In Momfluenced (Beacon, Apr.), Sara Petersen delves into the public performance of motherhood on Instagram. Petersen, whose writing on feminism and motherhood has been published in the New York Times, the Washington Post, Harper’s Bazaar, and elsewhere, spoke with PW about her preoccupation with moms on the internet and emerging from under their influence.

How did you become interested in this subculture?

I felt a disconnect between what I was consuming online versus what I was experiencing in my day-to-day life as a mother. So many of our cultural constructs of motherhood hinge around joy. You should be delighted by all the funny things your kids say. You should find it fun to play make-
believe for hours on end. I wasn’t—and still am not—the most joyful mother. That always made me insecure, like I was doing something wrong. I thought maybe momfluencers held the key to something I was unaware of.

What’s your central thesis?

People will say, “This is a feminist win: these mothers are profiting off unpaid labor of childcare and domestic work.” They’re actually profiting from a retrograde version of self-sacrificial motherhood and femininity, often wrapped up in white supremacy. They’re also profiting off of performance. Mothering isn’t something that looks good on a social media feed. Sure, you could do the whole “hashtag real mom” thing, but even that necessitates a level of performance.

Did you come to any new understandings while reporting?

If you’re a mother on social media, you are momfluencing to some extent whether or not you have a monetized account. We’re all selling something via our social media performances of motherhood, whether it’s “motherhood comes easy to me” or “I’m really good at crafts and therefore closer to God.” We’re all communicating something about our values and our aspirations; men who happen to also be fathers on social media do not carry the same freight.

Is there a momfluencer backlash?

In feminist history, there’s always two steps forward, one step back. I have hope for the future. We’re witnessing a sea change, especially post-Covid. We’re waking up to the fact that this idea of a mother doing it all on her own is a harmful scam. That being said, I chart this shift with the rise of the conservative right, white nationalists, and white evangelicalism. I cover quite a few of the “tradwife” [traditional wife] momfluencers in the book. Alongside all this rage and this collective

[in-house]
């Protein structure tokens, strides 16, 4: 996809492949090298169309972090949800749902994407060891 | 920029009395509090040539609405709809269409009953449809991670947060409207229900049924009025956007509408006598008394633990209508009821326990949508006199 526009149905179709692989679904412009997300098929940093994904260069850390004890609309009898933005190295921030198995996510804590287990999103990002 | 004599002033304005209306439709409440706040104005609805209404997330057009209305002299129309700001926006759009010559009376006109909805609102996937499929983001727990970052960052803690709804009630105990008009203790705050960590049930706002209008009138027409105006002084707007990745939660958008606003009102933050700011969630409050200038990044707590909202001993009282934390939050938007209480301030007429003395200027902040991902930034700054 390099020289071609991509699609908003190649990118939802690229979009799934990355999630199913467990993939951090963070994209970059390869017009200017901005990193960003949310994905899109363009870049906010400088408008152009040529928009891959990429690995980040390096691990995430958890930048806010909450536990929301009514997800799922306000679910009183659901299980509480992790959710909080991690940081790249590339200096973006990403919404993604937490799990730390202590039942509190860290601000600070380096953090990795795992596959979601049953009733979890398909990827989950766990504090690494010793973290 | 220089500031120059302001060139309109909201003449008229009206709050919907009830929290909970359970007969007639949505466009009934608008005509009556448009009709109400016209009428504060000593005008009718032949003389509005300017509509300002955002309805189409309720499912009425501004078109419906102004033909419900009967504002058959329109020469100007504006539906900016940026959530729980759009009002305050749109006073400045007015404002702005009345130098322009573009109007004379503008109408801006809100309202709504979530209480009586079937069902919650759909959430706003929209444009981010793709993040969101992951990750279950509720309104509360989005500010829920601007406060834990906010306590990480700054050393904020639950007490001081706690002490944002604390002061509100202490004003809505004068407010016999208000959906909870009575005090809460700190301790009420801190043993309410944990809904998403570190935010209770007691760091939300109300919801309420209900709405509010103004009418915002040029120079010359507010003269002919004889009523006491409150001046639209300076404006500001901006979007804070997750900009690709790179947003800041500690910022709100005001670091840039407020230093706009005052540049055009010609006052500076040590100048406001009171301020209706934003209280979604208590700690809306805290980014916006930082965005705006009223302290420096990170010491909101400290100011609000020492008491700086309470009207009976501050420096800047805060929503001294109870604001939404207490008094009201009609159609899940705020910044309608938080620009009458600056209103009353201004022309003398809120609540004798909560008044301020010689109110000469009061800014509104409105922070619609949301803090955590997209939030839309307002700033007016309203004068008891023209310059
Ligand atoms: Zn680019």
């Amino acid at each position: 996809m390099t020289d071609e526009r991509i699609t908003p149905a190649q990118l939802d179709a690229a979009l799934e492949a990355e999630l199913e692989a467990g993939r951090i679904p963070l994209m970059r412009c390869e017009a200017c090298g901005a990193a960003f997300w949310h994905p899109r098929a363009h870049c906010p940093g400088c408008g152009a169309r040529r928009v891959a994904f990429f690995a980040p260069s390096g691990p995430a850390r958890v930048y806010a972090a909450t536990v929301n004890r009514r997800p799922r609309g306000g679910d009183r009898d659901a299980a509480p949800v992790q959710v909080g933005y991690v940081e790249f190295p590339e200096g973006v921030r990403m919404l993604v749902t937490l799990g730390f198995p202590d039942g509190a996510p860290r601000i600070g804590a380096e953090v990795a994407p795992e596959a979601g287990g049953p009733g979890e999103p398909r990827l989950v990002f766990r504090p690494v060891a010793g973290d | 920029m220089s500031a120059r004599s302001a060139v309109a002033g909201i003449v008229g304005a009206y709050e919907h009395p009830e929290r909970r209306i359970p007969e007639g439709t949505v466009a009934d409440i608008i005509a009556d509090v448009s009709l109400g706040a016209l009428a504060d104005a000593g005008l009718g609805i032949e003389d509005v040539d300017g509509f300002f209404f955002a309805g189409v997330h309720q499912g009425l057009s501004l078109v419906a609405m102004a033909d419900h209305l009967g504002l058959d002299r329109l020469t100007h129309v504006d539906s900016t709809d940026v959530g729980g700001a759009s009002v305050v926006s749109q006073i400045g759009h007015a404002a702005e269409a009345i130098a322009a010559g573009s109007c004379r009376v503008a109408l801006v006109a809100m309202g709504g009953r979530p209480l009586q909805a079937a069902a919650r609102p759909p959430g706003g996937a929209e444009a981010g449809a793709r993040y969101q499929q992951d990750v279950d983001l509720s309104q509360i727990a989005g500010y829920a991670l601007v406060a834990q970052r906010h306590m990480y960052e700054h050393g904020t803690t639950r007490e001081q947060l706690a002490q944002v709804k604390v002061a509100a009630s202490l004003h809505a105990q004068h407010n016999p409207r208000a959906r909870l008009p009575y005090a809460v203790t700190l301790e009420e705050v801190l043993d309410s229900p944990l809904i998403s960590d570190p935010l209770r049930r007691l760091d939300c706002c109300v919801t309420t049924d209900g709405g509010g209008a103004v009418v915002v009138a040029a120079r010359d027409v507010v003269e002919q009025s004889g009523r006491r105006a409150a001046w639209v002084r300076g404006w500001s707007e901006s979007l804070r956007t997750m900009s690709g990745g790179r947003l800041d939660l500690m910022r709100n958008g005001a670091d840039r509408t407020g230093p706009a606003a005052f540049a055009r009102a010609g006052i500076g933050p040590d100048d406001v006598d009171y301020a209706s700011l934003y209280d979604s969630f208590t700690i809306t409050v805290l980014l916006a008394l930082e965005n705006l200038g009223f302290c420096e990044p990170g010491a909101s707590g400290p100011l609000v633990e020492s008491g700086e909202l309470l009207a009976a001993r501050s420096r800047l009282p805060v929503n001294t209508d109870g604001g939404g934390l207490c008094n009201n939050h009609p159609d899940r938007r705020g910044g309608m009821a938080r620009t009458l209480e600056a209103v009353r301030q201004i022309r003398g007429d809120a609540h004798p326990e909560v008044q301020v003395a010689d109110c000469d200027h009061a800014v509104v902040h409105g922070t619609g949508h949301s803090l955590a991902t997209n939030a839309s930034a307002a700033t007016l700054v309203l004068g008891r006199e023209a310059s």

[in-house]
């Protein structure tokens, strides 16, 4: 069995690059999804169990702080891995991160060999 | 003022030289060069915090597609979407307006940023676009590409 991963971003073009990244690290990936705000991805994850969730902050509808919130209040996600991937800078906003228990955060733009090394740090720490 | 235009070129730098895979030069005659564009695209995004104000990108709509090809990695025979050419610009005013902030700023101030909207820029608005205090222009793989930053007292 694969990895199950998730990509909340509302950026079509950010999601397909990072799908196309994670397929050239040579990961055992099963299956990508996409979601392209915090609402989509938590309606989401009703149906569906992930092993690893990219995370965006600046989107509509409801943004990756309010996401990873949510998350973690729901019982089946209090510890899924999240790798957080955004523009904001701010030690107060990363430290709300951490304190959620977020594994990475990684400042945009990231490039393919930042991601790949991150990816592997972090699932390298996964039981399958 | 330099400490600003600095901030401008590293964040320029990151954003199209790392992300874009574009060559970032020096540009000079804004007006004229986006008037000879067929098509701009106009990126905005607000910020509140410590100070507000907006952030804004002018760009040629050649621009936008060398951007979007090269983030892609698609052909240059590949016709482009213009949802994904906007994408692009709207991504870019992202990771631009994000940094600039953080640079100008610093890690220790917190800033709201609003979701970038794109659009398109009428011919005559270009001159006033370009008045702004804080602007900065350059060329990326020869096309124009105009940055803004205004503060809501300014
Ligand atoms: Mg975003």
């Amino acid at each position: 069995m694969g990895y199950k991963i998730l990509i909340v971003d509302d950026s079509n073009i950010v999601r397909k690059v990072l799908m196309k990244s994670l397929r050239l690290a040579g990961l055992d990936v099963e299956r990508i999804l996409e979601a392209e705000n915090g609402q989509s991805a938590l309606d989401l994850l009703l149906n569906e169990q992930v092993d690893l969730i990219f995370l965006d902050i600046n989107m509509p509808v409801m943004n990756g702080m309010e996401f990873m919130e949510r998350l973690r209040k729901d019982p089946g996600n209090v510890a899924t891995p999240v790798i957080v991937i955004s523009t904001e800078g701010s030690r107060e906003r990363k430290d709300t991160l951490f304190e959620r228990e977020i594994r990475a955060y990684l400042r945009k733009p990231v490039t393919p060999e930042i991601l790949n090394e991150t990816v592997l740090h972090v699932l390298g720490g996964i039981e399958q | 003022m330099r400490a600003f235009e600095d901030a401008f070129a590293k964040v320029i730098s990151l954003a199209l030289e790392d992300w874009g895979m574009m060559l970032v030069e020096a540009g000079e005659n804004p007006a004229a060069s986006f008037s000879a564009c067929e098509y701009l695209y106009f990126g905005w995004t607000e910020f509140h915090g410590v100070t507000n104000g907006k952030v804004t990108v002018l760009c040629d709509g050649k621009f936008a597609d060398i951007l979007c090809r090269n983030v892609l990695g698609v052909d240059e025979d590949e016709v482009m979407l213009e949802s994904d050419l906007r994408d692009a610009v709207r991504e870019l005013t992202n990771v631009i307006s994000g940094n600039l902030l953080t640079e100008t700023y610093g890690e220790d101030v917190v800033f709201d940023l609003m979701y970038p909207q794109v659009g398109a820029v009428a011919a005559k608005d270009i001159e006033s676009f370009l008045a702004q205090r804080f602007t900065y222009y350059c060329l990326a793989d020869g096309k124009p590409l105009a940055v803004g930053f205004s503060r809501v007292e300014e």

maternal energy and activism, is also this anti-feminism, pro-femininity trad popularity.

What’s the takeaway for readers?

The whole concept of a mother being self-sustaining is necessary to uphold capitalism. The fact that mothering is not viewed as a collective endeavor is by design, so we don’t have to give mothers adequate or comprehensive maternal healthcare, paid leave, or help to pay for childcare. They should be totally capable; they should fucking love it if they’re “good moms,” right? The most comforting thing is knowing that all of these maternal ideals were created for very specific reasons. They were created to get us to buy stuff. They were created to disenfranchise us and they were created to vilify marginalized mothers. The more you know about the cultural constructs of all this stuff, the more freeing it is, because you don’t feel like you’re under a spell anymore.

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